The first flight of the YC-130 prototype was made on 23 August 1954 from the Lockheed plant in Burbank, California. The aircraft, serial number 53-3397, was the second prototype but the first of the two to fly. The YC-130 was piloted by Stanley Beltz and Roy Wimmer on its 61-minute flight to Edwards Air Force Base; Jack Real and Dick Stanton served as flight engineers. Kelly Johnson flew chase in a P2V Neptune.

Production

C-130H Hercules flight deckAfter the two prototypes were completed, production began in Marietta, Georgia, where over 2,300 C-130s have been built through 2009.

The initial production model, the C-130A, was powered by Allison T56-A-9 turboprops with three-blade propellers. Deliveries began in December 1956, continuing until the introduction of the C-130B model in 1959. Some A models were re-designated C-130D after being equipped with skis. The newer C-130B had ailerons with increased boost—3,000 psi (21 MPa) versus 2,050 psi (14 MPa)—as well as uprated engines and four-bladed propellers that were standard until the J-model's introduction.


C-130A model
The first production C-130s were designated as A-models, with deliveries in 1956 to the 463d Troop Carrier Wing at Ardmore AFB, Oklahoma and the 314th Troop Carrier Wing at Sewart AFB, Tennessee. Six additional squadrons were assigned to the 322d Air Division in Europe and the 315th Air Division in the Far East. Additional airplanes were modified for electronics intelligence work and assigned to Rhein-Main Air Base, Germany while modified RC-130As were assigned to the Military Air Transport Service (MATS) photo-mapping division. Airplanes equipped with giant skis were designated as C-130Ds, but were essentially A-models except for the conversion. Australia became the first non American force to operate the C130A Hercules with 12 examples being delivered during late 1958-early 1959. These aircraft were fitted with three-blade AeroProducts propeller of 15' diameter. As the C-130A became operational with Tactical Air Command (TAC), the C-130's lack of range became apparent and additional fuel capacity was added in the form of external pylon-mounted tanks at the end of the wings. The A-model continued in service through the Vietnam War, where the airplanes assigned to the four squadrons at Naha AB, Okinawa and one at Tachikawa Air Base, Japan performed yeoman's service, including operating highly classified special operations missions such as the BLIND BAT FAC/Flare mission and FACT SHEET leaflet mission over Laos and North Vietnam. The A-model was also provided to the South Vietnamese Air Force as part of the Vietnamization program at the end of the war, and equipped three squadrons based at Tan Son Nhut AFB. The last operator in the world is the Honduran Air Force, which is still flying one of five A model Hercs (FAH 558, c/n 3042) as of October 2009.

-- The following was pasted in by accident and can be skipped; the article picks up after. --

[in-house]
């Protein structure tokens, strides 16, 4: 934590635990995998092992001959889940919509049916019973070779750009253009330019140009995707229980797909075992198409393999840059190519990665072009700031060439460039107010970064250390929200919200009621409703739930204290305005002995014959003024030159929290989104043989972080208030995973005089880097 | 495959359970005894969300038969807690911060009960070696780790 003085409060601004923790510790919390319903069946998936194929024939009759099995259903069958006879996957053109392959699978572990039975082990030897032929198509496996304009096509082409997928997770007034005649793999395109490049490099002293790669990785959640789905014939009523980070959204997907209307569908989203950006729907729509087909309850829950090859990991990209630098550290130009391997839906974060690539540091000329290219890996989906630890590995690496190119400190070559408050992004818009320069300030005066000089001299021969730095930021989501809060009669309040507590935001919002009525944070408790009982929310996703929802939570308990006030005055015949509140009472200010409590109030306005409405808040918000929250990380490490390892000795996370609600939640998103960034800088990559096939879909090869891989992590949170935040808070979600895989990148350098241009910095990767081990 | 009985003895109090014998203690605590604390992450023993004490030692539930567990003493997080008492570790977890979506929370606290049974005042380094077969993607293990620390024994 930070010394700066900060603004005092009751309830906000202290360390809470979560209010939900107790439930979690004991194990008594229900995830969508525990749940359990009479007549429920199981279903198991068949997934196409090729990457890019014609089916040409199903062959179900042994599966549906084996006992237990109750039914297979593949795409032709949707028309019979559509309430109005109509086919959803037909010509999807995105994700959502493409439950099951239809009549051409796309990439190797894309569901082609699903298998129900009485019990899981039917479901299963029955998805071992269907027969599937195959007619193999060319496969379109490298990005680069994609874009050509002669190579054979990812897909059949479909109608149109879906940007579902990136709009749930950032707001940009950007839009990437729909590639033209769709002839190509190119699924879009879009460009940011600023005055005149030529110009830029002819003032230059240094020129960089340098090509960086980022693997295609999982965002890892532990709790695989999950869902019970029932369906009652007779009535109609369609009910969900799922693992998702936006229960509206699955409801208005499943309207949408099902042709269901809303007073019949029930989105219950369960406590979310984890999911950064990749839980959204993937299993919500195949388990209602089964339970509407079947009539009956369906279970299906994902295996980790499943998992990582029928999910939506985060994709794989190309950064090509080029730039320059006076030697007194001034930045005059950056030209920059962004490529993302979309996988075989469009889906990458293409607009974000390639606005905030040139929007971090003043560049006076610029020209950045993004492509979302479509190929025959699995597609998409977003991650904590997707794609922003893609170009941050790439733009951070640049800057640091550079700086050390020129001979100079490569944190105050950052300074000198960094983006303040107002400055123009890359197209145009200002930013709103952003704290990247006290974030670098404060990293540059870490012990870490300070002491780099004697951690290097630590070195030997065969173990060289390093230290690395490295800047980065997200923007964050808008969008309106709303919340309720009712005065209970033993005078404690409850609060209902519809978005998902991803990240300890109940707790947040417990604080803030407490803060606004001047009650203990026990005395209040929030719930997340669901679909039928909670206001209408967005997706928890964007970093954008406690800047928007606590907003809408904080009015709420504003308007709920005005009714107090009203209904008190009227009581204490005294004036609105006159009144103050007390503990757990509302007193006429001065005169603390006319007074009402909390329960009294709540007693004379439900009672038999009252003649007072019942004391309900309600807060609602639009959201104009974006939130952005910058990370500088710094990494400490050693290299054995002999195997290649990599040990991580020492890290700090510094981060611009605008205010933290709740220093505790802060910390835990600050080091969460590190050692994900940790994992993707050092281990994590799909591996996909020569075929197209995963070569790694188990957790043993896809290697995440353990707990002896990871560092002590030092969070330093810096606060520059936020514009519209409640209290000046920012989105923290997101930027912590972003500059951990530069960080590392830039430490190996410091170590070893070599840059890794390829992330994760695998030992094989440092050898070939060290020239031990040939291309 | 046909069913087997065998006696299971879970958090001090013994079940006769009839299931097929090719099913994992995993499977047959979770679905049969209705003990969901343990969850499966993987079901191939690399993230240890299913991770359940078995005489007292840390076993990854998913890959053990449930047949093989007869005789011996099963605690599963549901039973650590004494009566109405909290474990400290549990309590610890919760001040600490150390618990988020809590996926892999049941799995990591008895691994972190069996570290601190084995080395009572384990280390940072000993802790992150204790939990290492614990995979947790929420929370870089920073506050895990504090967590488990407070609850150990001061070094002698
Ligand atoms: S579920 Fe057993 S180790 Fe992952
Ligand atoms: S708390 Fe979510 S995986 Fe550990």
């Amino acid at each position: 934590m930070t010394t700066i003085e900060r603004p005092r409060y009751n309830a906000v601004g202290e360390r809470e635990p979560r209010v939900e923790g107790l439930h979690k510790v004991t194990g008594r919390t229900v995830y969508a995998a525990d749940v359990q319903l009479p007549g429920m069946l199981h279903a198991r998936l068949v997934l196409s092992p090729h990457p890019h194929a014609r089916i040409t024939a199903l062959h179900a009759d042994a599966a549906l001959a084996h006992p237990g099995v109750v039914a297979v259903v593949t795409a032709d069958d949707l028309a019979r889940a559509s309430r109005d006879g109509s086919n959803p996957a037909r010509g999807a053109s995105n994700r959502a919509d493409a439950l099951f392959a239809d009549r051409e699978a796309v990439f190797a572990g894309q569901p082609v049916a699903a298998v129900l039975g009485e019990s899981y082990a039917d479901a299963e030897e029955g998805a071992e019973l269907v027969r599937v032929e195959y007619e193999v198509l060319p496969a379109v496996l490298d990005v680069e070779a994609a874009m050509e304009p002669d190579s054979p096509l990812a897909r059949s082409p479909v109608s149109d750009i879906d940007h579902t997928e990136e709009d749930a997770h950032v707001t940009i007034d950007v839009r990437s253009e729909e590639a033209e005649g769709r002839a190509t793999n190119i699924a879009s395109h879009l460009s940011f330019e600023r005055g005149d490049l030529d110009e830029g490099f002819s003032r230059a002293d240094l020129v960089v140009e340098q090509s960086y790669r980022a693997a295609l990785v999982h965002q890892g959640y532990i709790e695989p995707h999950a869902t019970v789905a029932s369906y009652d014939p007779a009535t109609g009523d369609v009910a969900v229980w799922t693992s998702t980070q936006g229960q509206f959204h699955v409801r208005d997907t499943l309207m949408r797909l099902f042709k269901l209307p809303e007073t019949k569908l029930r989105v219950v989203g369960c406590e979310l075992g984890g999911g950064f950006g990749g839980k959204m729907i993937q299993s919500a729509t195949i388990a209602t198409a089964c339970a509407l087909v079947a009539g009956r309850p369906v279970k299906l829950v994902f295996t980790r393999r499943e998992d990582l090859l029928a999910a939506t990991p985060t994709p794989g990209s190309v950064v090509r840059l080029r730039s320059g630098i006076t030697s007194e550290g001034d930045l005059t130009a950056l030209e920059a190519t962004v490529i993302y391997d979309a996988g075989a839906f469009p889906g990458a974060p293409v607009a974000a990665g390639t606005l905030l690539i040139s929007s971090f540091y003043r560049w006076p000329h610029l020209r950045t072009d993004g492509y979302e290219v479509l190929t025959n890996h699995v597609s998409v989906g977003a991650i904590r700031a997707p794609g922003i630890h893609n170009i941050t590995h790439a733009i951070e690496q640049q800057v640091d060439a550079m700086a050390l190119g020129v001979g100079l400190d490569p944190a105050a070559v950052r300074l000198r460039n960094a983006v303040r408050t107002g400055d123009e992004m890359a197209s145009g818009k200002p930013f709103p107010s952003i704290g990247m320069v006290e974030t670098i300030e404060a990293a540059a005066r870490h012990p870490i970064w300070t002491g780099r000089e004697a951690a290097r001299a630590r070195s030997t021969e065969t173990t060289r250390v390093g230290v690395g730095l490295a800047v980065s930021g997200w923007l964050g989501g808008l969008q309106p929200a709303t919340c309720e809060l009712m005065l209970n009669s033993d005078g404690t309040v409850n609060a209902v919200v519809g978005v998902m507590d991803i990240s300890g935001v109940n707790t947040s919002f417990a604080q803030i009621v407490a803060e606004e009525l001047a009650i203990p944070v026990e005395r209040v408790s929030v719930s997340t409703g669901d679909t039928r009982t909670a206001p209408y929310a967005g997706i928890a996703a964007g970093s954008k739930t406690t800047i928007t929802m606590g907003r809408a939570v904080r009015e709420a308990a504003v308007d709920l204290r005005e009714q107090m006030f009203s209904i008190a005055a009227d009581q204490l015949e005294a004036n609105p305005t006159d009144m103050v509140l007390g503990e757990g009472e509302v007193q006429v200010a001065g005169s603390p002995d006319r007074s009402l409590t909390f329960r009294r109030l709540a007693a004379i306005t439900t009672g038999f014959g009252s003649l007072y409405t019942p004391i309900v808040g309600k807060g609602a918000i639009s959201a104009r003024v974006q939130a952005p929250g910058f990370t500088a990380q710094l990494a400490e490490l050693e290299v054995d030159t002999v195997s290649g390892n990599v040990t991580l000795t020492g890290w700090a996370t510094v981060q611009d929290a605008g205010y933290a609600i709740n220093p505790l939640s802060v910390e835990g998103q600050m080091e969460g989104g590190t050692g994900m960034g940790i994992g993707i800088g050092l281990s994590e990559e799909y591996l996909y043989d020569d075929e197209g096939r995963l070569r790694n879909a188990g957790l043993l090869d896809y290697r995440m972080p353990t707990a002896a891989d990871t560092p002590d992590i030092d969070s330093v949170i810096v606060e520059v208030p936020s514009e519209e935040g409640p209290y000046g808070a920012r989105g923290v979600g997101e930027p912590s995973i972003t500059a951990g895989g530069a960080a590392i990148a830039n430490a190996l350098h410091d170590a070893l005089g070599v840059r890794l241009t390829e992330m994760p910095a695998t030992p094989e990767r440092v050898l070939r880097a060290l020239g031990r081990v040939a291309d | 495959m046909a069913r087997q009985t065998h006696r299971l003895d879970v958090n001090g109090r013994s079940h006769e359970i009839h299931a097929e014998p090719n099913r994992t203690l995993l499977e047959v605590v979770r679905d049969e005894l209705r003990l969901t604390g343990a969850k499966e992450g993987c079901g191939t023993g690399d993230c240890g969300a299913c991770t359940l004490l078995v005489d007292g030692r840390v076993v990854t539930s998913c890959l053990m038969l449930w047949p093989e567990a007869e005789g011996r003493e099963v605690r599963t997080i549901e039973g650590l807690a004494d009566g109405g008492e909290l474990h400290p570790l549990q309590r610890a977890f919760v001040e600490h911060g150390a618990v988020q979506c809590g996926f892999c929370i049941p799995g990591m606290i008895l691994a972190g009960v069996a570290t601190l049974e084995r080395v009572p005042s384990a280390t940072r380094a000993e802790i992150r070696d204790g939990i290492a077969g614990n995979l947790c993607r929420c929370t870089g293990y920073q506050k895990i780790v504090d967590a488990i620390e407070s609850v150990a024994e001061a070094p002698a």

C-130B model
The C-130B model was developed to complement the A models that had previously been delivered, and incorporated new features, particularly increased fuel capacity in the form of auxiliary tanks built into the center wing section and an AC electrical system. Four-bladed Hamilton Standard propellers replaced the Aero Product three-bladed propellers that distinguished the earlier A-models. B-models replaced A-models in the 314th and 463rd Troop Carrier Wings. During the Vietnam War four squadrons assigned to the 463rd Troop Carrier/Tactical Airlift Wing based at Clark Air Force Base and Mactan Air Force Base in the Philippines were used primarily for tactical airlift operations in South Vietnam. In the spring of 1969, 463rd crews commenced COMMANDO VAULT bombing missions dropping "daisy cutter" M-121 10,000 lb (4,534 kg) bombs to clear "instant LZs" for helicopters. These would later be used by South Vietnam forces in a last-ditch air support effort to turn back communist troops. As the Vietnam War wound down, the 463rd B-models and A-models of the 374th Tactical Airlift Wing were transferred back to the United States where most were assigned to Air Force Reserve and Air National Guard units. Another prominent role for the B model was with the United States Marine Corps, where Hercules initially designated as GV-1s replaced C-119s. After Air Force C-130Ds proved the type's usefulness in Antarctica, the US Navy purchased a number of B-models equipped with skis that were designated as LC-130s.

An electronic reconnaissance variant of the C-130B was designated C-130B-II
. A total of 13 aircraft were converted and operated under the SUN VALLEY program name. They were operated primarily from Yokota Air Base, Japan. All reverted to standard C-130B cargo aircraft after their replacement in the reconnaissance role by other aircraft. The C-130B-II was distinguished by its false external wing fuel tanks, which were disguised signals intelligence (SIGINT) receiver antennas. These pods were slightly larger than the standard wing tanks found on other C-130Bs. Most aircraft featured a swept blade antenna on the upper fuselage, as well as extra wire antennas between the vertical fin and upper fuselage not found on other C-130s. Radio call numbers on the tail of these aircraft were regularly changed so as to confuse observers and disguise their true mission.

C-130E
model